We need to look out for each other, regardless of rank or position

When personnel are overworked at a physically and emotionally demanding job, the blame game needs to stop and the real issues need to be identified


This article takes a long, hard look at the business practices at the well respected Austin-Travis County EMS (ATCEMS) department and the implications it has for its staff. Whether one can connect the two recent suicides of its members to the portrayed disarray of mission, leadership and vision is suspect at best; there are many factors, some unknown, that drives someone to take their own life. But I think it’s hard to deny that the stressors brought on through overworking at an emotionally and physically demanding job had some untoward influence in that tragic decision-making process.

What the article fails to ram home is this: Recognizing when one of our own is in trouble is everyone’s responsibility - management, labor and every single one of us. It becomes exceedingly dreary when labor points its blaming finger at management, and management says it’s an employee behavior issue. Please, just stop the blame game and identify the real issues at hand. Simply hiring more people will not fix the problem, as other large departments have experienced.  

Any student of organizational behavior can cite the statistic: Workplace satisfaction is not built on wages. Feeling valued and respected is. Military folks call it esprit de corps - the feelings of loyalty, enthusiasm and devotion among people who are members of a group .[1] In other words, people look out for each other, regardless of rank or position. If an EMS organization is in such rough shape that staff no longer look out for each other, it won't perform in a sustained, healthy manner.

Suicide of a co-worker should be a sentinel event for everyone. Line personnel and management alike should fully evaluate the circumstances surrounding the death, and make sure that there isn’t a trigger hidden in the work environment that another colleague may be intending to pull. Taking the time to “stand down” might provide the space necessary to come up with proactive approaches to make sure no one else is ready to make that choice. It takes time and energy to engage, but it’s a far better strategy than just playing the blame game.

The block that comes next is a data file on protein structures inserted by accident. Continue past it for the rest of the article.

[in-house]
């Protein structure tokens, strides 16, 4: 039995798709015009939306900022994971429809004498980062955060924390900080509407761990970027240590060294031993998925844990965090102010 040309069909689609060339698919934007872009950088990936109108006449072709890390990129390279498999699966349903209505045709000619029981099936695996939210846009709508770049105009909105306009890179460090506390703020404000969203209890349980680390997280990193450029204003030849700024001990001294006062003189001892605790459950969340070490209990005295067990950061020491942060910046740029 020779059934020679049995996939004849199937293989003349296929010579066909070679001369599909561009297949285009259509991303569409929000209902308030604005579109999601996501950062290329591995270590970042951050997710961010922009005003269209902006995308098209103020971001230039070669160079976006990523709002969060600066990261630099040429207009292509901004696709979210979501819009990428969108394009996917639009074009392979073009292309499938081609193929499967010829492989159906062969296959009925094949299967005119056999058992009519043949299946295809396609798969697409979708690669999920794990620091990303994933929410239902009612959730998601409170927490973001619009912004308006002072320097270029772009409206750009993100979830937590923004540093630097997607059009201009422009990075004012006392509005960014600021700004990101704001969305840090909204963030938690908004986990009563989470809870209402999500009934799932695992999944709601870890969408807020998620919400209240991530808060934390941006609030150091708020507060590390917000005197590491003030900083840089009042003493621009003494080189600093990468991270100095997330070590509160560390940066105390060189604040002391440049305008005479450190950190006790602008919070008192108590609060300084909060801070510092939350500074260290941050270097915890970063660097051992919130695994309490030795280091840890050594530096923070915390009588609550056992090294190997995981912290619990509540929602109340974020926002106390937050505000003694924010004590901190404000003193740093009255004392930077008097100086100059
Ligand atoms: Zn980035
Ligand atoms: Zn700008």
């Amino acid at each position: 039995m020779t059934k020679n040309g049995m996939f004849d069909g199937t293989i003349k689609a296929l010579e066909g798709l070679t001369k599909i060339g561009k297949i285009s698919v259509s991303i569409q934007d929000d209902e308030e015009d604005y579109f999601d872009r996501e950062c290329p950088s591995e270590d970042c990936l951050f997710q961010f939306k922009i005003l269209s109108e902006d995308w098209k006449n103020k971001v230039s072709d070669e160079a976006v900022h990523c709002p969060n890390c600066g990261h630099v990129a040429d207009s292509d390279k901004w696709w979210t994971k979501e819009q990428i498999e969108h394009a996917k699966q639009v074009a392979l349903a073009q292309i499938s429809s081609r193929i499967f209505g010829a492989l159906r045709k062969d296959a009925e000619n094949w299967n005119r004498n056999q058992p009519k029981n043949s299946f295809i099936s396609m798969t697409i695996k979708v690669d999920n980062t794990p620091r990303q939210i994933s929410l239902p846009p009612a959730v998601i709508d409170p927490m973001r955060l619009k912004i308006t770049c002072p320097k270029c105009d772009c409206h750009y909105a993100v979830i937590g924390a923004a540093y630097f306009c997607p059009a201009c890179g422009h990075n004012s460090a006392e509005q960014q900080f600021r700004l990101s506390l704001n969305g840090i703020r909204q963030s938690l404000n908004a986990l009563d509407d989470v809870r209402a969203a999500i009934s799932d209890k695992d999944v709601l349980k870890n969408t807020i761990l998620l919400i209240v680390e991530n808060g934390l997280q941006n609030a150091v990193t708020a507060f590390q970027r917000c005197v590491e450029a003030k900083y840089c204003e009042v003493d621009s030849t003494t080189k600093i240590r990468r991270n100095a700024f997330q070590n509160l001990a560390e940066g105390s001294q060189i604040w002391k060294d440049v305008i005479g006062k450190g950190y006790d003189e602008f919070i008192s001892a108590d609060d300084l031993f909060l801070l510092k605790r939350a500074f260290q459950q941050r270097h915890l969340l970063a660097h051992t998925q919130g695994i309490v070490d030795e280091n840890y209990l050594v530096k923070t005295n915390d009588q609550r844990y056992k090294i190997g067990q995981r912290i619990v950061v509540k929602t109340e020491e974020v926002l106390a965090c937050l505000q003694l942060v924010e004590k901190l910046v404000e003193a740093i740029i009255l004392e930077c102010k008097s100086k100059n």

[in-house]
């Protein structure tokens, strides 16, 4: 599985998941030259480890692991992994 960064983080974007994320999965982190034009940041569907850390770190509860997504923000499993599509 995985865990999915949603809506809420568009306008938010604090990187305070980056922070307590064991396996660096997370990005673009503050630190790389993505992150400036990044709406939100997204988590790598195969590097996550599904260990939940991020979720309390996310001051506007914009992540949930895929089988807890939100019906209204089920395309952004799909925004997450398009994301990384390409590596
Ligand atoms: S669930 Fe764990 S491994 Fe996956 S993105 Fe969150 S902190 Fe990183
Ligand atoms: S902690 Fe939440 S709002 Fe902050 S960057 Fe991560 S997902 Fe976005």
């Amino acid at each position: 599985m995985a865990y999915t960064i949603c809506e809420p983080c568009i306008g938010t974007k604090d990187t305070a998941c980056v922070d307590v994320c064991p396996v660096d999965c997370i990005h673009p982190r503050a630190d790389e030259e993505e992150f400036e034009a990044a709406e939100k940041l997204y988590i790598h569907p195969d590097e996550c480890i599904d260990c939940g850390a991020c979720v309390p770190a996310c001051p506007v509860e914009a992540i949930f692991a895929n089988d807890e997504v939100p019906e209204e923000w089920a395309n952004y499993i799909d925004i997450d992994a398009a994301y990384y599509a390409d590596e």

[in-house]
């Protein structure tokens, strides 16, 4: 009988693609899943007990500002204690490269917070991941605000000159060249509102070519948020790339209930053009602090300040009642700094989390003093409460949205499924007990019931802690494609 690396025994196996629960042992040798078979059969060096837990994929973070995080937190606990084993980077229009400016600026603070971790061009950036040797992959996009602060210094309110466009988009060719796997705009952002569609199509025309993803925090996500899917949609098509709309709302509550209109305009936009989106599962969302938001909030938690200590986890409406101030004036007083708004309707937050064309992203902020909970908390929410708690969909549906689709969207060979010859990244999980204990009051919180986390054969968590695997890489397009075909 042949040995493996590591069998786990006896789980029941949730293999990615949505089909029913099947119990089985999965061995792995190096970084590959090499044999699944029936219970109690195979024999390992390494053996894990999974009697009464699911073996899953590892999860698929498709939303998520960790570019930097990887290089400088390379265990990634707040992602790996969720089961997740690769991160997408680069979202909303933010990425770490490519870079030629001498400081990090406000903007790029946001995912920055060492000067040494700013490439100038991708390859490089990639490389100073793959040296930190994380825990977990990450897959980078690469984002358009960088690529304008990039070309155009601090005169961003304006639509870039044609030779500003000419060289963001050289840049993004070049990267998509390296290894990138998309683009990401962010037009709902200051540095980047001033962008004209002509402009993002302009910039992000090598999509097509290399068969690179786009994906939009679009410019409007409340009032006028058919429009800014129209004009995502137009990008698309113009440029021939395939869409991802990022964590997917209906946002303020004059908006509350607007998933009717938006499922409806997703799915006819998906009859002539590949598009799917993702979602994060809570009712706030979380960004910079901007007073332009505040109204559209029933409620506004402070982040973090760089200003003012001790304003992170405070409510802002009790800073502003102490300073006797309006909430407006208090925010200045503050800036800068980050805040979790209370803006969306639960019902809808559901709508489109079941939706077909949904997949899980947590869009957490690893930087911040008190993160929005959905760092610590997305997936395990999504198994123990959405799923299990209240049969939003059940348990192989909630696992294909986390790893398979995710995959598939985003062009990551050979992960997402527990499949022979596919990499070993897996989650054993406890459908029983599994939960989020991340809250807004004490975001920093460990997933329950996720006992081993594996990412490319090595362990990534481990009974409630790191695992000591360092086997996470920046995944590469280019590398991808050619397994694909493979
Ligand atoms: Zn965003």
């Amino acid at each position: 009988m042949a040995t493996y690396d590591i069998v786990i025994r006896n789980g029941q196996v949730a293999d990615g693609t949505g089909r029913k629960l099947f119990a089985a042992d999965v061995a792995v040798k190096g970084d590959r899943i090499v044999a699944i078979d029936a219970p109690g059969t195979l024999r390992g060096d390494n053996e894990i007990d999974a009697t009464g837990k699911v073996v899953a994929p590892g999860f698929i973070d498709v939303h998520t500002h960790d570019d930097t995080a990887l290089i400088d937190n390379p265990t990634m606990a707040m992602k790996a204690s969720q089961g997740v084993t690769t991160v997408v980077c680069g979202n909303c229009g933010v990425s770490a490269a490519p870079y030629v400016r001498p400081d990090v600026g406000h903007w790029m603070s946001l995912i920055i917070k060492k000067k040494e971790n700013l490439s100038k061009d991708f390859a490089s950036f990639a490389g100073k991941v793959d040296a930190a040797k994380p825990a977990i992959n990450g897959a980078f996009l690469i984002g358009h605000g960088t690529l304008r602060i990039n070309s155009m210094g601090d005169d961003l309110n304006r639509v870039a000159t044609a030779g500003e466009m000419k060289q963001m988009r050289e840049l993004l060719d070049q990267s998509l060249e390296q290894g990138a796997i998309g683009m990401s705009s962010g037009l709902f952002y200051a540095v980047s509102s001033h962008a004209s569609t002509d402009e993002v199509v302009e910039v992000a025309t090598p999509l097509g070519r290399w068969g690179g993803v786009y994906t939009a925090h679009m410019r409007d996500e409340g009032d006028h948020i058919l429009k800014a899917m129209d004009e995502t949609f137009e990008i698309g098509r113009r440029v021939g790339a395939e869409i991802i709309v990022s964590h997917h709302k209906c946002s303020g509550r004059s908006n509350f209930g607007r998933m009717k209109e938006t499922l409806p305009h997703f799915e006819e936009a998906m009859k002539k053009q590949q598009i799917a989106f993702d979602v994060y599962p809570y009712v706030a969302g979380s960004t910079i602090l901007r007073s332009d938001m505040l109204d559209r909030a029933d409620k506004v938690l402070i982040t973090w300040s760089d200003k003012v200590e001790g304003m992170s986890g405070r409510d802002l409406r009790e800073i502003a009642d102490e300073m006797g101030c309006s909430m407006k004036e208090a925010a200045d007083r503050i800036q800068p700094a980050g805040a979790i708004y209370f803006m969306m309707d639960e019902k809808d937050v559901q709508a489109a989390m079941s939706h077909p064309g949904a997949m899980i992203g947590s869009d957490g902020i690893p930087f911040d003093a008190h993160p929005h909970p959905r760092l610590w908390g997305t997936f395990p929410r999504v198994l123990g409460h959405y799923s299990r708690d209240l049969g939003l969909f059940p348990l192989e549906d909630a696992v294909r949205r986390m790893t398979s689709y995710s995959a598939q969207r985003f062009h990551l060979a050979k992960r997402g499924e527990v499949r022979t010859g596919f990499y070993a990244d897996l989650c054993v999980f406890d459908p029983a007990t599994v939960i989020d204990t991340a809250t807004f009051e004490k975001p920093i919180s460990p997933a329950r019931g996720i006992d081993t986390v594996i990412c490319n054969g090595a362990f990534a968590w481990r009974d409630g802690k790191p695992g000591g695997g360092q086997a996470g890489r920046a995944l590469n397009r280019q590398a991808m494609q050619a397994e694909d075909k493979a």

What’s the bottom line? There is an increasing number of reports of EMS providers killing themselves. I’m not convinced that it points to an actual rise in suicides; I’m much more inclined to think that we are more willing to expose this issue than we have in the past, which is a good thing.

What we are failing to do though, is the follow through - how do we identify those at risk, and what can we do to minimize the chance of losing a co-worker to suicide? If we are not able to support our own in times of crisis, who else will?

Reference

1. Merriam Webster Dictionary online http://www.merriam-webster.com/dictionary/esprit%20de%20corps

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